One of the reasons I started writing this blog was to help people search out the facts about nutrition, food, and diet trends, and sort out the false claims and fear-mongering headlines. With factual information, you can make better choices that are right for you (your health, and your food budget), avoid false promises, and enjoy eating for better health.
I’ve written about GMOs before, and they continue to be a hotly debated topic in the news. Many “controversial” topics often bring emotions into the opinions and reactions, but I encourage you to consider the facts, and also consider the source, giving credit to scientists who are evaluating scientific topics.
Here are a few things to consider:
- At the moment, there is consensus among the scientific community siding with the safety of genetically modified foods on the market.
- The most popular “issue” seems to be labeling. This is usually presented as a “right to know” argument
- Many behind the labeling push are political advocacy groups affiliated with the Organic food industry (e.g. US Right to Know, Just Label It). The push for mandated labeling is perplexing since by definition, the Certified Organic label already requires the food is GMO-free
- Labeling laws are being proposed in some states across the country, and mostly getting rejected.
So while the labeling proponents claim that they want all foods, that may contain GMO ingredients, labeled as such in the name of “your safety”, it seems that there could be an ulterior motive. I’m not against choice – I feel everyone should be able to put what they want in their cart, just don’t misinterpret a “GMO-free” food as better or healthier. And don’t force companies to change how they label their products when consumers already have a choice to choose Certified Organic if they want to.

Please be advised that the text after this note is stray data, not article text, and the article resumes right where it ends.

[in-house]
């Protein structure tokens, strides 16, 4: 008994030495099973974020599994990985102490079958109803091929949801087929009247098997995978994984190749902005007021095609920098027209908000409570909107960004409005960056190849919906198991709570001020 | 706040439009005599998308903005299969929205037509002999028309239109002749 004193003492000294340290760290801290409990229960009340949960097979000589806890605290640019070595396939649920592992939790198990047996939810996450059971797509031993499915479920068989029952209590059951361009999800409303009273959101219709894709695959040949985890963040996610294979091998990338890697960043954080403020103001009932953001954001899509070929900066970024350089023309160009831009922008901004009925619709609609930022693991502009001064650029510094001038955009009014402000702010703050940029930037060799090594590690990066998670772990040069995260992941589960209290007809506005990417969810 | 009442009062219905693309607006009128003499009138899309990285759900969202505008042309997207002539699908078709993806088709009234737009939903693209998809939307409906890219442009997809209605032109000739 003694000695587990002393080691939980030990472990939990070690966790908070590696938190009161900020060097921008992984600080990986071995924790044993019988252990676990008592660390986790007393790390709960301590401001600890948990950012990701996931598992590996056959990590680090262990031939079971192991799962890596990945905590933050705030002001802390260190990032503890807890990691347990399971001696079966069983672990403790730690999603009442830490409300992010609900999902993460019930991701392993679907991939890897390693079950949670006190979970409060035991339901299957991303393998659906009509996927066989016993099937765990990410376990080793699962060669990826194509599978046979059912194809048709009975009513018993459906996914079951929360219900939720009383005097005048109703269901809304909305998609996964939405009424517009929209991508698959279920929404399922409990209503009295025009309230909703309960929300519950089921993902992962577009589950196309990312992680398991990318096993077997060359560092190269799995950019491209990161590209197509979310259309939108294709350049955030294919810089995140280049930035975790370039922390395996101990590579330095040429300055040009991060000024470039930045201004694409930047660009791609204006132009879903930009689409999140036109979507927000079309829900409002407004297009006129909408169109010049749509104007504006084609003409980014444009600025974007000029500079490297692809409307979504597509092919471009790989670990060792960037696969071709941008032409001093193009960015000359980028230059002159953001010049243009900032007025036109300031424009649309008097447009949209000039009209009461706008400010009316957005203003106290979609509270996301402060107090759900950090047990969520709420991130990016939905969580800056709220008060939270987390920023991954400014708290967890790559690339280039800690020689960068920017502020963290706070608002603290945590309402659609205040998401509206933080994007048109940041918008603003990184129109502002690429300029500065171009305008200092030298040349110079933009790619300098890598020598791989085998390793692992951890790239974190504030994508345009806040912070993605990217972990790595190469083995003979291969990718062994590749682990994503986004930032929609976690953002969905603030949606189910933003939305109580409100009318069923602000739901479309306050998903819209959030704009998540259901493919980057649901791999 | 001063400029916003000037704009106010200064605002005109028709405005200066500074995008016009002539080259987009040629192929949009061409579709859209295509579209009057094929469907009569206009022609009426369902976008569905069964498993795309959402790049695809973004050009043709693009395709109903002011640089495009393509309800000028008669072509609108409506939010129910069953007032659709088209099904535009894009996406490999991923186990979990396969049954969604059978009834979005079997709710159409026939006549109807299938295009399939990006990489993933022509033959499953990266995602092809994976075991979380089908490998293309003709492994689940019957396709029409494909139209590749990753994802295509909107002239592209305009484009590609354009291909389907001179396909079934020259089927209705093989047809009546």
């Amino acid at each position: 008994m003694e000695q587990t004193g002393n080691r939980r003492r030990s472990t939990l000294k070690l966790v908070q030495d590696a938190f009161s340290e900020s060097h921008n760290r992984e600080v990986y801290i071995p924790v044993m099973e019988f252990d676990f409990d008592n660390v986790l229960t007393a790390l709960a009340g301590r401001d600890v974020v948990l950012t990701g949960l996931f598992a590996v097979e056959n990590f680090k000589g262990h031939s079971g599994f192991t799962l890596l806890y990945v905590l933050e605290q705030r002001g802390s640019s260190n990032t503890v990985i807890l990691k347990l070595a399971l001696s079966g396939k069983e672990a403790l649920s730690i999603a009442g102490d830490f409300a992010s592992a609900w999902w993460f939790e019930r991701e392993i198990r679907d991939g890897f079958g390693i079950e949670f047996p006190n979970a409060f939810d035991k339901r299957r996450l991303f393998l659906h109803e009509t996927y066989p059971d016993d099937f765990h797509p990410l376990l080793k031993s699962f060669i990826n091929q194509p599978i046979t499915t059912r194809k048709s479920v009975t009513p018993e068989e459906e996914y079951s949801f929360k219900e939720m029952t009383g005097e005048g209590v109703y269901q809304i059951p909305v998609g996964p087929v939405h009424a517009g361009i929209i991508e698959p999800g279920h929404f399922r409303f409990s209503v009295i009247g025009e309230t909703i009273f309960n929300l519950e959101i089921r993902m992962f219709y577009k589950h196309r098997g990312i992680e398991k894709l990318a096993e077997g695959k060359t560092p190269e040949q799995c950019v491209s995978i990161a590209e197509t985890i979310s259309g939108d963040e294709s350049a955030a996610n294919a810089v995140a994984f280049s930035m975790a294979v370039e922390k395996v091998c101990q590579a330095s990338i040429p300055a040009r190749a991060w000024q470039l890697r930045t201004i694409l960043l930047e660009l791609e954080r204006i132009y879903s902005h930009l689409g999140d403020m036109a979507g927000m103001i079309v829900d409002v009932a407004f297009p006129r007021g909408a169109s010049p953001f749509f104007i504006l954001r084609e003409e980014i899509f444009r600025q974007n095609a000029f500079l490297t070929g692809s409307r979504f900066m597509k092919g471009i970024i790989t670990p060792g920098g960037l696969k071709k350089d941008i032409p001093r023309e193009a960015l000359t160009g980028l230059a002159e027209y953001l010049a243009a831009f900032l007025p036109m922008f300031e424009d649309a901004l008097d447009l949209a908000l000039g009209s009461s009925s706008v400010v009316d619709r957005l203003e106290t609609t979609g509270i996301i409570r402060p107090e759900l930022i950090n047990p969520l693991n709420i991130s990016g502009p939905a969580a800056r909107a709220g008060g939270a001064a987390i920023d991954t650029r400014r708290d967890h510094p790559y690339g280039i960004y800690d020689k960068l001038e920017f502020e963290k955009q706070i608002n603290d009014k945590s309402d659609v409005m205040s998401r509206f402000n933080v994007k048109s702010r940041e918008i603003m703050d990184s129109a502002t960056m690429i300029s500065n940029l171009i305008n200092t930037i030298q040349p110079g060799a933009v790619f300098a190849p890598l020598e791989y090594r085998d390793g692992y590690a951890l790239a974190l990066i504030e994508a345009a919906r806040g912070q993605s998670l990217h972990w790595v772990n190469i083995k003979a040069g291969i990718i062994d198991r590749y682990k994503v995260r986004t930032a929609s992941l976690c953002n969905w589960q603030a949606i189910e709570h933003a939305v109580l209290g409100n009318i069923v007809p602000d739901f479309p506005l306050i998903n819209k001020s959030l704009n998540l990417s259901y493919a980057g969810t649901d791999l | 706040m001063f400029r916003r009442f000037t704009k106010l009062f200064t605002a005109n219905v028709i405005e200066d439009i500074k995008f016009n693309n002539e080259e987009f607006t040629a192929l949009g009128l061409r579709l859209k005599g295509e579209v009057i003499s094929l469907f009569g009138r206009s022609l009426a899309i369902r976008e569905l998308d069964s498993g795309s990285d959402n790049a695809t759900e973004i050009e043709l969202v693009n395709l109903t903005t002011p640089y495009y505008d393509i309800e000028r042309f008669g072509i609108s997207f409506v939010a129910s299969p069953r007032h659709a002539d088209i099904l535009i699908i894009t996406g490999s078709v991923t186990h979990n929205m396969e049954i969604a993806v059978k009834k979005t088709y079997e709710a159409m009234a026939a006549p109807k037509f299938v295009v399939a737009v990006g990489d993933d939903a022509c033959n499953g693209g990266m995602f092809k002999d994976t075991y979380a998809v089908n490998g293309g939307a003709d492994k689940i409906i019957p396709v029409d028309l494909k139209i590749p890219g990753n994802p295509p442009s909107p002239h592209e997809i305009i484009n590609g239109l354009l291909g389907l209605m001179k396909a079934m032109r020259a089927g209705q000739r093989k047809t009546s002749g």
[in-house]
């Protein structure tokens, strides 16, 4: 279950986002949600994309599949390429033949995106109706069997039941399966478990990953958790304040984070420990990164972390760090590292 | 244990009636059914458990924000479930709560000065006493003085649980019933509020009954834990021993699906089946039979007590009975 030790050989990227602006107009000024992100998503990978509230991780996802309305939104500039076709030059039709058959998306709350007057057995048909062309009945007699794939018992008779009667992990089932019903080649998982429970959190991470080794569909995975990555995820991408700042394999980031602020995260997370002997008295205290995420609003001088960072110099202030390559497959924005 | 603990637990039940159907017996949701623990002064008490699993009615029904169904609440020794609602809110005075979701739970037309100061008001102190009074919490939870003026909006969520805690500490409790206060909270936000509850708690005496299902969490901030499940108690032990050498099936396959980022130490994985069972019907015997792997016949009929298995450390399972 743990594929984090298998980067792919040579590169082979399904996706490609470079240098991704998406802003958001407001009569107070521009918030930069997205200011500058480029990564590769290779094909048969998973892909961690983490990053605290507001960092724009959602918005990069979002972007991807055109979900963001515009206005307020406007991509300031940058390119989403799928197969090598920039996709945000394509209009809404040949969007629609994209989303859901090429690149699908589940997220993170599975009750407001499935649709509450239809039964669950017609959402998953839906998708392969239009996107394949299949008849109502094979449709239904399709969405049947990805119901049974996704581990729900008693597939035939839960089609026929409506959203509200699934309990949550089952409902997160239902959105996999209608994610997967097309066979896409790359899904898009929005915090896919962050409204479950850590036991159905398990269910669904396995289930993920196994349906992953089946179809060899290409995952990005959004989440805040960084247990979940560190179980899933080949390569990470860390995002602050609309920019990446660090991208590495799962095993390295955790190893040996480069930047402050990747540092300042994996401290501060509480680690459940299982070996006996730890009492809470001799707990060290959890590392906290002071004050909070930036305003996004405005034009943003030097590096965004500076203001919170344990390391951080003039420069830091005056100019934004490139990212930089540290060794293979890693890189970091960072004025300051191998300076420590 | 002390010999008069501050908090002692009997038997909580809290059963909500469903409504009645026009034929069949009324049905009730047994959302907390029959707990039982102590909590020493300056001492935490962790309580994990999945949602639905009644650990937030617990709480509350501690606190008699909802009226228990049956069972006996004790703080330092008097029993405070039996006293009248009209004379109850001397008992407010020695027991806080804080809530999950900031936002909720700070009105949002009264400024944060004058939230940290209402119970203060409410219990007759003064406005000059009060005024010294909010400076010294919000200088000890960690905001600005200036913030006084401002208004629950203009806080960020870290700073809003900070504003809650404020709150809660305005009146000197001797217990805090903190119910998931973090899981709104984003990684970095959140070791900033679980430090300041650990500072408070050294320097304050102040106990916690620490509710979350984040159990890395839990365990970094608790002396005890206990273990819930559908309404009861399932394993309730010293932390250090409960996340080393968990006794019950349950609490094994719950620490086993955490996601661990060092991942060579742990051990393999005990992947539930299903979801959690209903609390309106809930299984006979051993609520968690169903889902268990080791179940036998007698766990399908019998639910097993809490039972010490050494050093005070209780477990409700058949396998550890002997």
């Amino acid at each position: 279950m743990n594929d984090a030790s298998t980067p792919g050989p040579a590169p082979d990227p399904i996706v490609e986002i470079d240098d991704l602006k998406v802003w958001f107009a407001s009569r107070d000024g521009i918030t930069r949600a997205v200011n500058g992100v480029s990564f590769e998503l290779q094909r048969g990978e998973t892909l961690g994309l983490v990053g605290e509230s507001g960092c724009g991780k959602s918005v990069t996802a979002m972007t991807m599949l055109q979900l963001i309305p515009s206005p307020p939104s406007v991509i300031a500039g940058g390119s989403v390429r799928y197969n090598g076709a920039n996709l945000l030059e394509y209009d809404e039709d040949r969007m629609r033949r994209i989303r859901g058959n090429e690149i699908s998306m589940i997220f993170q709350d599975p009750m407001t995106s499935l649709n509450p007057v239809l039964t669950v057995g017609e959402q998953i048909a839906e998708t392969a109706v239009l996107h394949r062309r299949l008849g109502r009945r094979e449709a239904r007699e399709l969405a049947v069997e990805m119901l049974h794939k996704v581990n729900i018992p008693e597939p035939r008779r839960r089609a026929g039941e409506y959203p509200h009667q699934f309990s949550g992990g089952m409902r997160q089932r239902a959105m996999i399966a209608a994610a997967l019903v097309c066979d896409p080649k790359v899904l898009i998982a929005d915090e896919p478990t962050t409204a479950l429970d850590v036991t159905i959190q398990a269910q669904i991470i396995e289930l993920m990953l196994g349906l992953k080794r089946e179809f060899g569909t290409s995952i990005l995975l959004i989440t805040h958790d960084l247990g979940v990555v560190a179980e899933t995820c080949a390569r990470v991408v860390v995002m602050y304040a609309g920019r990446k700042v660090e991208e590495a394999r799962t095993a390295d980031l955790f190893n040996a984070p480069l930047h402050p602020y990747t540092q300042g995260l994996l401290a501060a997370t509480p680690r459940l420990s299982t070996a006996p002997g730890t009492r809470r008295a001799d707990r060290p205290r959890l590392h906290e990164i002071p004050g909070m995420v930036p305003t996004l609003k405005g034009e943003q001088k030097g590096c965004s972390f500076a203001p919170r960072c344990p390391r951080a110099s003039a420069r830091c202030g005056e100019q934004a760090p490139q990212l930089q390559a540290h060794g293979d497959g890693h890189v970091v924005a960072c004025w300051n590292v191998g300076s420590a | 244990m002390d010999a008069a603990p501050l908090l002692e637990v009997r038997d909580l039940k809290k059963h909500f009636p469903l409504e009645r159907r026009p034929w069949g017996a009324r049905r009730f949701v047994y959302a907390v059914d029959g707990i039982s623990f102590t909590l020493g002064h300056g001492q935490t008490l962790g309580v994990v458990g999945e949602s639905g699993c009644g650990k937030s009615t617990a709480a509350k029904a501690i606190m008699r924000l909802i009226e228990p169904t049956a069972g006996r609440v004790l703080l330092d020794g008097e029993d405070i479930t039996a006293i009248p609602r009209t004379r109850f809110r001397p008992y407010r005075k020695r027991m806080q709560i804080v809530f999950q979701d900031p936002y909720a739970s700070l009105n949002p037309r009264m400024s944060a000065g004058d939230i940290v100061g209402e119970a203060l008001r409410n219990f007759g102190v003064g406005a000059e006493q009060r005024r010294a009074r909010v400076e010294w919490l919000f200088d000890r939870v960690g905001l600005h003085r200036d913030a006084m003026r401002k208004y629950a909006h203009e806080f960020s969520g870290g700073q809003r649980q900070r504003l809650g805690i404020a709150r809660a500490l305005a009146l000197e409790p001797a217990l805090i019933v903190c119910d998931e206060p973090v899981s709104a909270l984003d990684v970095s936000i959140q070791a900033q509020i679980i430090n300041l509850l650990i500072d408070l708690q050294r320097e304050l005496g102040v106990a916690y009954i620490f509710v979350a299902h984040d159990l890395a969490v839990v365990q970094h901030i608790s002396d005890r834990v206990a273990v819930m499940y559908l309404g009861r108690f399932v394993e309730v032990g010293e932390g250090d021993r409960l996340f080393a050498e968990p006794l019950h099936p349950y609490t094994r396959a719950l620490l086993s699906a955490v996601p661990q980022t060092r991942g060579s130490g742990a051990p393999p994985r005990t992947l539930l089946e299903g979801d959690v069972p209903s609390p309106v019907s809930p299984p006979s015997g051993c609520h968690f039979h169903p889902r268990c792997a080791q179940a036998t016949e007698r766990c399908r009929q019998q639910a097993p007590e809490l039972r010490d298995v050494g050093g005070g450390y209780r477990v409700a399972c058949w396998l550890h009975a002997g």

My beef with the whole thing is when food manufacturers start slapping health claims or other claims on packaging, it does more to mislead the customer rather than inform. This has happened for years. In many cases products are labeled as “free” of something they never even contained. For instance in the 80s and 90s everything was labeled “cholesterol free” even if they did not contain cholesterol in the first place. “Sugar free” ice creams or apple pies are labeled as such since no sugar was “added”, but they may still contain natural sugars from the milk or fruit. Foods such as peanuts (peanuts have never contained gluten) or potato chips that naturally don’t contain gluten are labeled Gluten-free giving a false “health-halo” notion to shoppers.